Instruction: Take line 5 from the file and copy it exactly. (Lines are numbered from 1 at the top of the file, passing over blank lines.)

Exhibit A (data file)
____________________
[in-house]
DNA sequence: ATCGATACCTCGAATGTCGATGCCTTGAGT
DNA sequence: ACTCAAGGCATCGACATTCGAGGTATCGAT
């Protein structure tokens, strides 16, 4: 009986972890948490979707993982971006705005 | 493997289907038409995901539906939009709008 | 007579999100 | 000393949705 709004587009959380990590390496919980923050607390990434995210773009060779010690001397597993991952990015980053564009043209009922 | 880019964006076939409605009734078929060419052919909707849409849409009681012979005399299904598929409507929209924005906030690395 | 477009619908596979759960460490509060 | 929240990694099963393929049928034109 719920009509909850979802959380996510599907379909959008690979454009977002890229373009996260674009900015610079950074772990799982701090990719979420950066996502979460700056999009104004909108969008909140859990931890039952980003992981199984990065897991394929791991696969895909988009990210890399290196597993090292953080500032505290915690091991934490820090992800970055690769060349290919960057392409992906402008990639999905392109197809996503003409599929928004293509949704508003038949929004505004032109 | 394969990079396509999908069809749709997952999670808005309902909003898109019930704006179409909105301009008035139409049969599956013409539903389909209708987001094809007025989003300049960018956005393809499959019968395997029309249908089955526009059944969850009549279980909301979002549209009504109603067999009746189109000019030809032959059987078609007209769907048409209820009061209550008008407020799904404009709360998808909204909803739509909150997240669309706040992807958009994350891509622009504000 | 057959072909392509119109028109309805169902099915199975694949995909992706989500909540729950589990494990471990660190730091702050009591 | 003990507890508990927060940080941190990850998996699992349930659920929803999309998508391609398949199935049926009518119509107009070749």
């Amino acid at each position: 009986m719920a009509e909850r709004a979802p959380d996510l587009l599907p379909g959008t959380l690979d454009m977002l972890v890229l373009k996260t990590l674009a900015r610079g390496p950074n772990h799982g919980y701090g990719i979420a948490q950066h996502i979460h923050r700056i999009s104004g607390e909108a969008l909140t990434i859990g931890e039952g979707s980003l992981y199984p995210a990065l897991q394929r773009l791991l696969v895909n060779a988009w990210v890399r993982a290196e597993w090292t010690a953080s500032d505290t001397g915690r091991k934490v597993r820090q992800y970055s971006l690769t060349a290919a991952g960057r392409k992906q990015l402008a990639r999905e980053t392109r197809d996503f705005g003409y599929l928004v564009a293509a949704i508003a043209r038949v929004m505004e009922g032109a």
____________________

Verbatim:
């Amino acid at each position: 009986m719920a009509e909850r709004a979802p959380d996510l587009l599907p379909g959008t959380l690979d454009m977002l972890v890229l373009k996260t990590l674009a900015r610079g390496p950074n772990h799982g919980y701090g990719i979420a948490q950066h996502i979460h923050r700056i999009s104004g607390e909108a969008l909140t990434i859990g931890e039952g979707s980003l992981y199984p995210a990065l897991q394929r773009l791991l696969v895909n060779a988009w990210v890399r993982a290196e597993w090292t010690a953080s500032d505290t001397g915690r091991k934490v597993r820090q992800y970055s971006l690769t060349a290919a991952g960057r392409k992906q990015l402008a990639r999905e980053t392109r197809d996503f705005g003409y599929l928004v564009a293509a949704i508003a043209r038949v929004m505004e009922g032109a």